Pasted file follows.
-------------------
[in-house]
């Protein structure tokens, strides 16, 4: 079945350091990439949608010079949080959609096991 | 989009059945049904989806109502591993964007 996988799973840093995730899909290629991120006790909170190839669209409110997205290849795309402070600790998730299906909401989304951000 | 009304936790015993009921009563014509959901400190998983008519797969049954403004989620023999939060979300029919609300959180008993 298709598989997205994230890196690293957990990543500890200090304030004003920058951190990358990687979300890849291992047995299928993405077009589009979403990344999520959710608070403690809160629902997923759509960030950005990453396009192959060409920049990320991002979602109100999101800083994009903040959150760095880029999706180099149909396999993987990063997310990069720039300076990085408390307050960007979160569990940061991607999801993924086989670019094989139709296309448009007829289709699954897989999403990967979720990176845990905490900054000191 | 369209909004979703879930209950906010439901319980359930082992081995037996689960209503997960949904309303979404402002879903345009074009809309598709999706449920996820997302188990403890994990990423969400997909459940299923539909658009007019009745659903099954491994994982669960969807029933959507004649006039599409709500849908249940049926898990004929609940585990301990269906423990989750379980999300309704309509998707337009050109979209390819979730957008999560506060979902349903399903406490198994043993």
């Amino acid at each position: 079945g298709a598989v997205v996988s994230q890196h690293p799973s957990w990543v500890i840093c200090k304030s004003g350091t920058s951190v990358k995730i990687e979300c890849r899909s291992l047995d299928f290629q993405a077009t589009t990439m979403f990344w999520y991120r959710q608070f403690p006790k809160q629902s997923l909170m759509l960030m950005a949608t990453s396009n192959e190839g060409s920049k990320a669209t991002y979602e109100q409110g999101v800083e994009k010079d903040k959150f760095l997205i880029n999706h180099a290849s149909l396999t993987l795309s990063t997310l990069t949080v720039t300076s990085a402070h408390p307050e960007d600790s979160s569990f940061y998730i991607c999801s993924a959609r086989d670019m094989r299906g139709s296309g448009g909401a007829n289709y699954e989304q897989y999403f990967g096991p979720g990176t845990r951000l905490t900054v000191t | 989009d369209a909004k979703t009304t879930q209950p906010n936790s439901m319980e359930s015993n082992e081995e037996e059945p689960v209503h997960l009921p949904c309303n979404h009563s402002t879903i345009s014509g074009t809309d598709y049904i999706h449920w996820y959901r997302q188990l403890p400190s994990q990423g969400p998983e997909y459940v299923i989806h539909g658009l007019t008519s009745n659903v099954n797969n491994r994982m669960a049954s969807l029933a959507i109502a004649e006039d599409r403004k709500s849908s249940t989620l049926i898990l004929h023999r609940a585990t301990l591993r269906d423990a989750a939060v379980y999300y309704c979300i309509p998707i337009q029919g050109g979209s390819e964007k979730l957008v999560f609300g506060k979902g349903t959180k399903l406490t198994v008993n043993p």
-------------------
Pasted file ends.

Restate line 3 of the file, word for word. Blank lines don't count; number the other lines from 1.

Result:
């Amino acid at each position: 079945g298709a598989v997205v996988s994230q890196h690293p799973s957990w990543v500890i840093c200090k304030s004003g350091t920058s951190v990358k995730i990687e979300c890849r899909s291992l047995d299928f290629q993405a077009t589009t990439m979403f990344w999520y991120r959710q608070f403690p006790k809160q629902s997923l909170m759509l960030m950005a949608t990453s396009n192959e190839g060409s920049k990320a669209t991002y979602e109100q409110g999101v800083e994009k010079d903040k959150f760095l997205i880029n999706h180099a290849s149909l396999t993987l795309s990063t997310l990069t949080v720039t300076s990085a402070h408390p307050e960007d600790s979160s569990f940061y998730i991607c999801s993924a959609r086989d670019m094989r299906g139709s296309g448009g909401a007829n289709y699954e989304q897989y999403f990967g096991p979720g990176t845990r951000l905490t900054v000191t | 989009d369209a909004k979703t009304t879930q209950p906010n936790s439901m319980e359930s015993n082992e081995e037996e059945p689960v209503h997960l009921p949904c309303n979404h009563s402002t879903i345009s014509g074009t809309d598709y049904i999706h449920w996820y959901r997302q188990l403890p400190s994990q990423g969400p998983e997909y459940v299923i989806h539909g658009l007019t008519s009745n659903v099954n797969n491994r994982m669960a049954s969807l029933a959507i109502a004649e006039d599409r403004k709500s849908s249940t989620l049926i898990l004929h023999r609940a585990t301990l591993r269906d423990a989750a939060v379980y999300y309704c979300i309509p998707i337009q029919g050109g979209s390819e964007k979730l957008v999560f609300g506060k979902g349903t959180k399903l406490t198994v008993n043993p």